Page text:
Luke tells us that on Christmas Eve shepherds were in the fields around Jerusalem keeping watch over their flocks “when suddenly the glory of the Lord shone all around them.” That image “the glory of the Lord shining all around them” has gripped me since I was a child. I used to experiment with lighting, unscrewing Christmas lights and seeing the effect of transparent or painted bulbs, and then the effect of clear, white, yellow, orange colors. Mom banned all twinkling, flashing, red and blue bulbs from our piano-top stable. Scholars tell us that “glory of the Lord” is the same kind of light that shone around Moses coming down off the mountain, the three prophets on the Mount of Transfiguration, and Jesus on Easter. Amid that glorious light, Heaven spoke, “This will be a sign for you: you will find a newborn baby wrapped snugly and lying in a manger.” That image of God lying in a cattle stall may be my favorite Christmas symbol. Signs, symbols, images, and icons point us toward spiritual truths that escape our best theological formulas.
Ponder the signs of Jesus’ arrival…
There was no room at the inn.
The star returned. The Magi rejoiced with overwhelmingly great joy.
Zachariah fell silent.
Twice the angel spoke in dreams, “Do not be afraid, Joseph.”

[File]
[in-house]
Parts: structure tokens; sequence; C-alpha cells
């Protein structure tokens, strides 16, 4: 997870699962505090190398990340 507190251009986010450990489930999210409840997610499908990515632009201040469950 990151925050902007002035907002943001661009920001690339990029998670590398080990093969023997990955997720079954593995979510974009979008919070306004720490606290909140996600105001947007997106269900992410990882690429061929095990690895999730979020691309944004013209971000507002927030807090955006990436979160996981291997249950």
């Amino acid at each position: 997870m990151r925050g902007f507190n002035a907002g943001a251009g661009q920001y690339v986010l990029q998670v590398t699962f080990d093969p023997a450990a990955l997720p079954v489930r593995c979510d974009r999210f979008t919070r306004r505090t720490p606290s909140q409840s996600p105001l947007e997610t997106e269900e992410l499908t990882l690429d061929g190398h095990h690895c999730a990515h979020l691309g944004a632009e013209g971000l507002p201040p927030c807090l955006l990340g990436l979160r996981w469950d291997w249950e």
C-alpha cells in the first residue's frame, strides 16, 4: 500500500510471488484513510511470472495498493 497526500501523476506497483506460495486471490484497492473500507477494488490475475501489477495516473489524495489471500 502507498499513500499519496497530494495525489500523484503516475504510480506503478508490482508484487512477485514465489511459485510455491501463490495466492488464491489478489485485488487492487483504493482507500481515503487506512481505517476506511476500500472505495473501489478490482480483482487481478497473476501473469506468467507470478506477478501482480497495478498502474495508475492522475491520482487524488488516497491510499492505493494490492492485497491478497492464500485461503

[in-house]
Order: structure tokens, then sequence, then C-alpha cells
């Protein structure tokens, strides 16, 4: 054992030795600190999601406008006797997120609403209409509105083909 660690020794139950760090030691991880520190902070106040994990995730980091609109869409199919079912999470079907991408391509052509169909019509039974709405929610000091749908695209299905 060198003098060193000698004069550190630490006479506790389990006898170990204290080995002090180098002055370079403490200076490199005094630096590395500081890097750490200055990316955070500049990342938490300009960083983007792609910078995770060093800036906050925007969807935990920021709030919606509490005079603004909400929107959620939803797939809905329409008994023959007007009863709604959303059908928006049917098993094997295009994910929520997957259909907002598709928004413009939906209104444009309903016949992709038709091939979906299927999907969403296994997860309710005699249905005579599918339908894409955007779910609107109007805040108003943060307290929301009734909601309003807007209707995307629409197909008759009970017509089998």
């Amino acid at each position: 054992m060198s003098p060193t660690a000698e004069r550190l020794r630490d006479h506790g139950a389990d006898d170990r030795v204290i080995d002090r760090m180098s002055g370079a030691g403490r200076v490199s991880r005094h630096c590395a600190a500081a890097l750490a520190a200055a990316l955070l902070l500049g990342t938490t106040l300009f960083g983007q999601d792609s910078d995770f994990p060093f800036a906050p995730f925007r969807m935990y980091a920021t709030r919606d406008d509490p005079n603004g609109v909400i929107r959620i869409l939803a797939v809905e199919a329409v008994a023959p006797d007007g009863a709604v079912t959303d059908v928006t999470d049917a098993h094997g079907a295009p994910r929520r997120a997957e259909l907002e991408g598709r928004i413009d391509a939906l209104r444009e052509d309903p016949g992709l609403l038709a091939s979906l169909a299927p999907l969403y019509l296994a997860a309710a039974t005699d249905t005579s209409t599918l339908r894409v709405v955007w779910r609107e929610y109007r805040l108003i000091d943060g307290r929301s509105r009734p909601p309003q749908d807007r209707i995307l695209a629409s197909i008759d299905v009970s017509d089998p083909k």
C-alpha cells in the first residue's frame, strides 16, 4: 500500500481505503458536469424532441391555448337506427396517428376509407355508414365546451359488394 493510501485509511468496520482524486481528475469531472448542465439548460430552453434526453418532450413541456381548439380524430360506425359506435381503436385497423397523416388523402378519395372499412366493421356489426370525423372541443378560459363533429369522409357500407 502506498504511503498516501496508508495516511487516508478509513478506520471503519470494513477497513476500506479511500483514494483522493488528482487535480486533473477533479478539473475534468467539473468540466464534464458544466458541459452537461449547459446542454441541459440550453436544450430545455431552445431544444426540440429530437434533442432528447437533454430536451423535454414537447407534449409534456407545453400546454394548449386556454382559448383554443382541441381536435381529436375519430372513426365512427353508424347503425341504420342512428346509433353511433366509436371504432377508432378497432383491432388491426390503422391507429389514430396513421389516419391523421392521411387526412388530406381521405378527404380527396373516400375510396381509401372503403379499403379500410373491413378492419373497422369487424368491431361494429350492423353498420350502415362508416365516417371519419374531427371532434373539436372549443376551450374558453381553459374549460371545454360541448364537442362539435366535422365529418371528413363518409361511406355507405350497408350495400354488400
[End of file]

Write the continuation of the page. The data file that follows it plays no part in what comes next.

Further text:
An angel and Elizabeth greet Mary: “Hail Mary! Full of Grace! The Lord is with You! Blessed are you!”
Mary answered, “Behold, here I am, the servant of the Lord, let it be.”
Mary sang, “God fills the hungry and sends the rich away empty!”
The glory of the Lord shone around them.
The Orthodox or eastern churches revere the power of images and icons as means of God’s grace and conduits of spiritual truth. We western Christians love to explain unexplainable holy mysteries. The hymn Angels from the Realms invites us to exchange debate for wonder “Sages leave your contemplations, brighter visions beam afar… Come and worship. Come and worship”
Do we ever stop consuming, contemplating, debating, dividing, or dismantling? When do we abide with God, rest our souls, recover our breath, and wonder? When I first began doodling my own artist vision of Luke 2, I wondered why so many images portray Jesus alone? Why does no one comfort God, come to us as vulnerable as a newborn child? Art, wonder, holy daydreaming opens us to fresh inspiration.
Advent invites us to slow down and practice wonder. Advent creates space in our hearts and lives for the arrival of Jesus Christ. I invite you to slow down and respond to each week’s scripture by making your own art exploring the question “What is God inspiring in me through this worship, meditation, or Scripture?” Time spent prayerfully abstracting, baking, crafting, cooking, coloring, daydreaming, dancing, doodling, journaling, painting, photographing, rhyming, rapping, sculpting, storytelling, or silently meditating makes space for God’s transforming Spirit. Wonder shifts our thinking. When will you practice wonder? When will you ask God to inspire you- to write hope into your heart ? Let us create space for art -not for an art project, entering a competition, or mastering some theology- but simply opening ourselves to being inspired by the Holy! Will you play with the Nativity lighting, rehearse Mary’s Magnificent, add your verse to a carol, snap a photo of the glory, or just stare up at the stars in wonder? Will we slow down enough to see the glory of the Lord shining all around us?